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[Review] UK Thriller ‘Hungerford’ Is An Inventive Take On Found-Footage

It seems like in 90 percent of the found-footage reviews I write, I find myself complaining about the same things. Luckily, this entry from young UK writer/director/star Drew Casson manages to take an inventive spin on the genre while only dipping into tired cliches a few times. Hungerford is wildly ambitious and despite its tight budget, Casson was able to make it feel like a large-scale end of the world, alien invasion film. Speaking as someone who has to watch a lot of bad found footage movies, I can honestly say Hungerford makes for a refreshing and charming take on the genre.

Set in the titular town of Hungerford, the film follows Cowen (played by Casson) as he documents his life for a school project. His life basically entails partying with his roommates and trying to remember what happened the night before. It’s not a very interesting video diary, until an alien invasion goes down in body snatcher form. Then his video diary begins to kick ass. If I was his teacher, I’d probably give him a bold A+.

We’re with Cowen and his friends for the entire film, so thankfully their relationships and banter feel very organic. The dialogue is believable and sounds like the shit you’d hear a bunch of twenty-somethings rap about during a horrific alien invasion. There’s some real depth and drama to the characters too, which adds a ton of weight as far as actually caring about them goes. There’s a loose romance set up between Cowen and another character that adds a real punch later on when shit goes down.

One of the wise choices the film makes is to show us everything. Too often in found-footage are we only shown glimpses of the creature, villain, etc., and it’s usually in a dark room so we can’t actually see anything. That can be effective, of course, but it’s so overdone it’s rare for that technique to conjure up scares anymore. Casson sets his film mainly during the day and gives us full-on shots of the baddies. It works well and gives the carnage a bit of a Shaun of the Dead feel. Some of the scares don’t really work, but it’s still great that the camera never flinches away.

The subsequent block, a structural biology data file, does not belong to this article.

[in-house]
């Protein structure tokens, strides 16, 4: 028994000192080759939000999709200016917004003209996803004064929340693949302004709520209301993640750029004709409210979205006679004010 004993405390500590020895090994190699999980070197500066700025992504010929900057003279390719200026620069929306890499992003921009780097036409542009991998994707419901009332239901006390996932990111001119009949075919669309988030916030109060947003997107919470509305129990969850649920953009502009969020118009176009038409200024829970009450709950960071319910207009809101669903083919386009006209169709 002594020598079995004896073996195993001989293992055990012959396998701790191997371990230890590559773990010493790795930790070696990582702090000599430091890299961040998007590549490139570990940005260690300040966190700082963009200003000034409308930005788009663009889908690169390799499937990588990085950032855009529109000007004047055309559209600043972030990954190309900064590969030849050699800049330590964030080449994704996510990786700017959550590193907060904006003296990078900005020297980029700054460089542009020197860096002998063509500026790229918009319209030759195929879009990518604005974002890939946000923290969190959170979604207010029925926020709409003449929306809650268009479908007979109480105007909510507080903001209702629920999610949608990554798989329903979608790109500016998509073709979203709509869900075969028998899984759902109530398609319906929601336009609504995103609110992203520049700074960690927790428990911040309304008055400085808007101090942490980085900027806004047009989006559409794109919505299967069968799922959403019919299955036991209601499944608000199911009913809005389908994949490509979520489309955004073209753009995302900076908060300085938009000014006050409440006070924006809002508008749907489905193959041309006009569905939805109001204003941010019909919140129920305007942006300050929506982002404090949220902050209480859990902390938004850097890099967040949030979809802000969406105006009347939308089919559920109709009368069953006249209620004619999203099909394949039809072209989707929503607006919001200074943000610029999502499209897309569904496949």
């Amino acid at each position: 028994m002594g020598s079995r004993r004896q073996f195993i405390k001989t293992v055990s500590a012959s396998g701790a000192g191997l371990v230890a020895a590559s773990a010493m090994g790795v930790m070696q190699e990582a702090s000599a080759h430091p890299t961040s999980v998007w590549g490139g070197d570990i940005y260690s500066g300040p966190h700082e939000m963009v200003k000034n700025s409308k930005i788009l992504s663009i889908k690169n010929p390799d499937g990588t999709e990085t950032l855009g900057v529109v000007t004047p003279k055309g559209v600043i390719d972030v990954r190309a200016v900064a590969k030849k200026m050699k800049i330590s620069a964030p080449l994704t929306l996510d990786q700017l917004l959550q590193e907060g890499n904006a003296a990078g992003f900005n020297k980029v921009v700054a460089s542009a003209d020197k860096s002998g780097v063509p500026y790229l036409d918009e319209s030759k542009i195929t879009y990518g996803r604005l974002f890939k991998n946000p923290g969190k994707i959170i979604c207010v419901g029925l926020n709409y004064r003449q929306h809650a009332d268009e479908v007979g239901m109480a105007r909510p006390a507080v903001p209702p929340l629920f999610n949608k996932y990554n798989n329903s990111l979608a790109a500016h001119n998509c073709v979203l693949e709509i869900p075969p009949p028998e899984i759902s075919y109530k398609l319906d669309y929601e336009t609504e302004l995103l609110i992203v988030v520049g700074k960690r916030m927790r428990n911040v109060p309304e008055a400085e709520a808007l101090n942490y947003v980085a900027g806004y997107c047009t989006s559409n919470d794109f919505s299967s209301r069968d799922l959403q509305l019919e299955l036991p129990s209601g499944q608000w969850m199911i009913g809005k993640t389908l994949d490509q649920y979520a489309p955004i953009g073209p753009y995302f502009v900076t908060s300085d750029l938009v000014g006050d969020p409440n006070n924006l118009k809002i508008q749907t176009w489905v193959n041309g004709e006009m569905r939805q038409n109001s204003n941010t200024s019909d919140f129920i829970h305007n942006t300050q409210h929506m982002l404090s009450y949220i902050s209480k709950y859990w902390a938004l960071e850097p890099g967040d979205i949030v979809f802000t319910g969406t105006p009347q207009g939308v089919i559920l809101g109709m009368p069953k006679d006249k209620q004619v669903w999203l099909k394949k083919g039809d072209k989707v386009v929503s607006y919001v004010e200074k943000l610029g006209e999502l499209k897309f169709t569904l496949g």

The “film everything” logic does stumble a bit when the kids commit a heinous crime, so it’s best to suspense disbelief for that scene.

One cliche the film does perform is setting much of the climax in a dark room (like I mentioned before). It’s tough to see much of anything, the camerawork turns jarring, and it’s simply not as effective as the rest of the film. The ending is also one were fairly accustomed to by now. It would’ve been cool to see some more of the creativity displayed earlier come up for the climax.

Despite these found footage shortcomings and some stifled acting, Hungerford is an admirable and lively entry to the genre. There’s some real feeling behind the film and it certainly shows. It’ll be interesting to see what young Casson could pull off with a healthier budget.



  • brewers_rule

    I REALLY wish the found footage genre would just die already. Just watched Devil’s Due and I keep thinking watching these things: how many people have you actually run into in society that are constantly running around recording every minute of their lives like they show in these movies? It’s got the same problem reality tv has: it’s not based in any reality.

    • I 100% agree……..found footage is terrible. There are Less than 4 found footage movies I semi-enjoy.

    • AkumajoBelmont

      Found footage is great if executed well. Most of the time however, it’s not. A lot of my favourite horror flicks are found-footage and are great. [REC], The Conspiracy, the V/H/S flicks, Troll Hunter – all great, creative entries. Stuff like this, Skinwalker Ranch (shudder) and waaay to mention ruin it for everyone. Though you could argue, the good to shit ratio is just as bad in the typical, cinematic format horror movies. Tropes are tropes, after all, and each genre and sub-genre has its classics and its turds. It’s not really fair to single out found-footage. If it’s not your cup of tea or whatever, that’s cool. Shaky Cam isn’t for everyone. But to say the whole sub-genre needs to die is a bit extreme…

  • morehorror4me

    My problem is the inevitable ending to all of these foundie flicks: Why bother rooting or investing my time in characters that I know will die. Haven’t seen this one but i’m sure it ends with a ragged cut, lots of camera swinging back and forth, and then darkness…end. They’re all dead. Kinda takes away the suspense and is near cliche laughable at this point. No offense to anybody who likes these flicks, but if I thought Devil’s Due or any of these others had a more inspired climax I’d be more on board.

    • Travis

      What better way to connect with a character than to watch them die.

  • JeanHBurdette

    Josiah . although Jacqueline `s stori is surprising,
    last week I bought themselves a Chrysler from having made $5060 thiss month
    and-in excess of, 10/k last-month . it’s realy the easiest-work I have ever
    done . I started this 4 months ago and pretty much straight away was bringin in
    at least $78 per-hour . why not look here C­a­s­h­f­i­g­.­C­O­M­

  • Travis

    I’m down with found footage. Obviously, the bad ones are worse than other bad horror movies, but I think they can work really well.

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